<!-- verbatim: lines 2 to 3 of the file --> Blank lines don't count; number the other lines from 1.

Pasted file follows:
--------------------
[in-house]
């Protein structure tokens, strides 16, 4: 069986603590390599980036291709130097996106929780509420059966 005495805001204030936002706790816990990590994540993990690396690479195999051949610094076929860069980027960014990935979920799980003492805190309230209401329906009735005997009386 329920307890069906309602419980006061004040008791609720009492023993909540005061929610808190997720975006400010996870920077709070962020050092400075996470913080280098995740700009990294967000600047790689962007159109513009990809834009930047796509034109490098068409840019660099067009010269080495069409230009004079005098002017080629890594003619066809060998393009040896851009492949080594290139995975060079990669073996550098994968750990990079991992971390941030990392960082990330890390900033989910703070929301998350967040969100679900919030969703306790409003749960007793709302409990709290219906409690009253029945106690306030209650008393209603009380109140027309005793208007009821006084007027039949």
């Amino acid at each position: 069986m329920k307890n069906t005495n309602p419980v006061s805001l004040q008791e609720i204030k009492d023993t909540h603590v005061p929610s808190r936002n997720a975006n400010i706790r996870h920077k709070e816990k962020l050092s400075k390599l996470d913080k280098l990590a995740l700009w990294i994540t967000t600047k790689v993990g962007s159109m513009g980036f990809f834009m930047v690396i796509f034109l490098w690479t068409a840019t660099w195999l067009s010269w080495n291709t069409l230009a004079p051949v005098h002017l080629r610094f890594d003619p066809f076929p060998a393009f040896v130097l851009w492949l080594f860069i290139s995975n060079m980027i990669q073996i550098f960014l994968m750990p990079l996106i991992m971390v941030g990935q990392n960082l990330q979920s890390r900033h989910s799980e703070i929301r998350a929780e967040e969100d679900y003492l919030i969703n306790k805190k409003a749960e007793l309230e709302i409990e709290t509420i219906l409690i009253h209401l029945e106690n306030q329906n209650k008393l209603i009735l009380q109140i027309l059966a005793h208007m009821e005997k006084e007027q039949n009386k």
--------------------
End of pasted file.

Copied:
């Protein structure tokens, strides 16, 4: 069986603590390599980036291709130097996106929780509420059966 005495805001204030936002706790816990990590994540993990690396690479195999051949610094076929860069980027960014990935979920799980003492805190309230209401329906009735005997009386 329920307890069906309602419980006061004040008791609720009492023993909540005061929610808190997720975006400010996870920077709070962020050092400075996470913080280098995740700009990294967000600047790689962007159109513009990809834009930047796509034109490098068409840019660099067009010269080495069409230009004079005098002017080629890594003619066809060998393009040896851009492949080594290139995975060079990669073996550098994968750990990079991992971390941030990392960082990330890390900033989910703070929301998350967040969100679900919030969703306790409003749960007793709302409990709290219906409690009253029945106690306030209650008393209603009380109140027309005793208007009821006084007027039949």
């Amino acid at each position: 069986m329920k307890n069906t005495n309602p419980v006061s805001l004040q008791e609720i204030k009492d023993t909540h603590v005061p929610s808190r936002n997720a975006n400010i706790r996870h920077k709070e816990k962020l050092s400075k390599l996470d913080k280098l990590a995740l700009w990294i994540t967000t600047k790689v993990g962007s159109m513009g980036f990809f834009m930047v690396i796509f034109l490098w690479t068409a840019t660099w195999l067009s010269w080495n291709t069409l230009a004079p051949v005098h002017l080629r610094f890594d003619p066809f076929p060998a393009f040896v130097l851009w492949l080594f860069i290139s995975n060079m980027i990669q073996i550098f960014l994968m750990p990079l996106i991992m971390v941030g990935q990392n960082l990330q979920s890390r900033h989910s799980e703070i929301r998350a929780e967040e969100d679900y003492l919030i969703n306790k805190k409003a749960e007793l309230e709302i409990e709290t509420i219906l409690i009253h209401l029945e106690n306030q329906n209650k008393l209603i009735l009380q109140i027309l059966a005793h208007m009821e005997k006084e007027q039949n009386k």